A risk-free alternative

I’m just going to link to a couple of articles from Helsingin Sanomat before I head off to Germany to support Bochum against Werder Bremen. I’ll be sure to pass on Nokia’s kindest regards, don’t you worry.

First up is Erkka V Lehtola’s take on the Baxter appointment. It’s a good read, and hints at some unease over the emphasis placed on the old fellas and what they thought of the appointment.

Then there is a piece on the return of natural grass to Finnair Stadium. This is a great move, but it will probably die quite quickly. A few renovations are being made to Finnish stadia for the 2009 women’s European Championships, ranging from the silly (grass in Töölö, more seats at ratina) to the excellent and necessary (end stands at Veritas Stadium in Turku). I’ll try to write something on these soon.

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It’s Baxter

Stuart Baxter has signed a two year contract to manage Finland, and will start his tenure with the senior squad’s trip to Cyprus next month. There was a bit of doubt over that, but I suppose once he decided to take the job there was no point in not going. It’s a first chance to impress Hyypiä and Litmanen, which sounds like a ridiculously arse-over-tit way to go about things. International football has certainly changed ‘since I were a lad’.

Here’s film of his press conference. Very impressive, I’ll say. He clearly sees the problem, that Finland made huge strides under Hodgson but couldn’t quite trouble the opposition enough, and he’s honest enough to say that his priority is to keep the resilience and it may not be possible to ‘open up more’. He’ll make that decision after working with the players.

According to Helsingin Sanomat he will live in Finland, which to my mind is a massive thing. Hodgson was here frequently enough, but if Baxter moves with the wife (and kids, apparently) , the chances of him getting a bit bored watching telly at home and heading out to a PK-35 game just for the sake of it increase somewhat. And he will therefore share that little bit more with the rest of the sad bastard population of Finland…

EDIT: According to Aftonbladet, he’s staying in Helsingborg. Never mind.

Given that Baxter’s Dad is Scottish, it is a little bit unfortunate that Perparim Hetemaj has declared he doesn’t want to play football in that fine, violent, heart disease-ridden land right now. Way to shoot yourself in the foot there, Perpa, but who knows? Baxter has already said he will talk to Hyypiä and Litmanen about their futures ASAP, maybe a word with Hetemaj could yield a change of heart.

He voiced no opinions on individual players, apart from the two big names who ‘exert a massive influence on the squad’, so it’s a good opportunity for the players who are going to Cyprus for games against Poland next Saturday and greece on the Wednesday. Here is the squad (those with a # will only play against Greece, Mika Äaritalo has pulled out due to injury):

Henri Sillanpää, VPS

# Peter Enckelman, Cardiff City

Jani Viander, HJK

Toni Kallio, BSC Young Boys

# Toni Kuivasto, Djurgårdens IF

Juha Pasoja, Ham Kam

# Ari Nyman, FC Thun

Toni Järvinen, Tampere United

Markus Halsti, GAIS

Hannu Patronen, FC Honka

Heikki Pulkkinen, FC MyPa

# Teemu Tainio, Tottenham Hotspur FC

# Mika Väyrynen, PSV Eindhoven

# Markus Heikkinen, SK Rapid Wien

# Daniel Sjölund, Djurgårdens IF

# Roman Eremenko, Udinese Calcio

Mika Ääritalo, TPS

# Alexei Eremenko jr, FC Saturn Moskovskaya Oblast

# Mikael Forssell, Birmingham City FC

# Jonatan Johansson, Malmö FF

# Jari Litmanen, –

Tuomo Könönen, Odd Grenland

Kari Arkivuo, Sandefjord Fotball

Roni Porokara, FC Honka

Jussi Kujala, Tampere United

Tuomas Haapala, HJK

Ville Taulo, HJK

Juho Mäkelä, Heart of Midlothian FC

# Veli Lampi, FC Zürich

Toni Lehtinen, FC Haka

Mikko Innanen, FC Haka

Tainio: A very tactical player

Teemu Tainio got some rare praise from Patrick Barclay in the Telegraph today. He’s been out of the side and struggling for form when playing with the national team (he’s been fresh, so full of running, but lacking a bit of sharpness), so it’s good to see him starting to play a key role for Spurs in their cup games this week. He seems to have tempted fate though, and Tottenham got panned at Old Trafford today.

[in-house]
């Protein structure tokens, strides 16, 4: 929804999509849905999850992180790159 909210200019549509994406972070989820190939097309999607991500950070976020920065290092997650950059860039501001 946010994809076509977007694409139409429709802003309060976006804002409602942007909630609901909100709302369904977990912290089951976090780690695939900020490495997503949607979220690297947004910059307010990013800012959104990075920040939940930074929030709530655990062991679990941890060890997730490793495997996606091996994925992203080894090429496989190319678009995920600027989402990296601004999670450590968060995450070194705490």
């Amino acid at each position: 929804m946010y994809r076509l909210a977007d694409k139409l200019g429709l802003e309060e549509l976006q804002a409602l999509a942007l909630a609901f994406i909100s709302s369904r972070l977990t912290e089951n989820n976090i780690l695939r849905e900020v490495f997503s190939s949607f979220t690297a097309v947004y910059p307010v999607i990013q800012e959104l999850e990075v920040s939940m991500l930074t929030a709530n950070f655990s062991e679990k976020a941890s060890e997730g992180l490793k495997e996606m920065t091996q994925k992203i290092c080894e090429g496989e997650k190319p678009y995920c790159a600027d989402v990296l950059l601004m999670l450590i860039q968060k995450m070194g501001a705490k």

Tainio is a ‘front sweeper’

Not for the first time, we are talking – yes, you’ve guessed it – holding midfielders. For me, there was no brighter star of last week’s show than Teemu Tainio. Not even King or the indefatigably brilliant Robbie Keane, whose instant short pass to set up Lennon’s goal came from the very soul of football (you could envisage Ron Greenwood, say, beaming at its deft selflessness). Or Jermaine Jenas, who not only scored but helped Tainio to seal the fringes of Spurs’ penalty area. The Finn, acting as what used to be called a “front sweeper”, was fundamental in the frustration of an Arsenal side enhanced (though they did not wish it thus) by the appearance of Cesc Fabregas as an early substitute for the injured Denilson. This was tactically clever and you wonder what Ramos will have in store for Sir Alex Ferguson today as he seeks to preserve a personal record of no defeats in cup ties for the best part of two years.

Poyet paid tribute to Tainio when the Uruguayan, a very different type in that almost all his efforts were concerned with attack when he bestrode the midfields of Chelsea and Tottenham, spoke to the press on Friday. “He’s very clever,” said Poyet. “He understands what the manager wants and the needs of the team. Positionally he is different class. He knows when to play it simple – and when to make a foul sometimes! All these ingredients make for a very tactical player. He is very important for us.”

Now I know we are not supposed to condone tactical fouling – and, for what it is worth, I thought almost all of Tainio’s interventions against Arsenal were clean anyway – but it can be a vital part of the holding role in the modern game and there could be no complaints from Wenger because, in this respect, he is no purist, as scrutiny of the habits of, say, Gilberto Silva, or before him Patrick Vieira would confirm. Even at Arsenal, no one mistakes football for a beauty contest and you can be sure that their great rivals’ more glamorous players, led by Dimitar Berbatov, will not want to go to Wembley without Tainio.

Pekka Hämelainen has announced that SPL’s preferred candidate to be national team manager is Stuart Baxter. Another Svecophile (is that a word?) Englishman, Baxter has managed Basel and South Africa, as well as England Under 19s and a variety of Scandinavian clubs. He has a good reputation in Sweden and has managed to emerge unscathed from Helsingborg’s travails, which were caused by more senior people than coaches.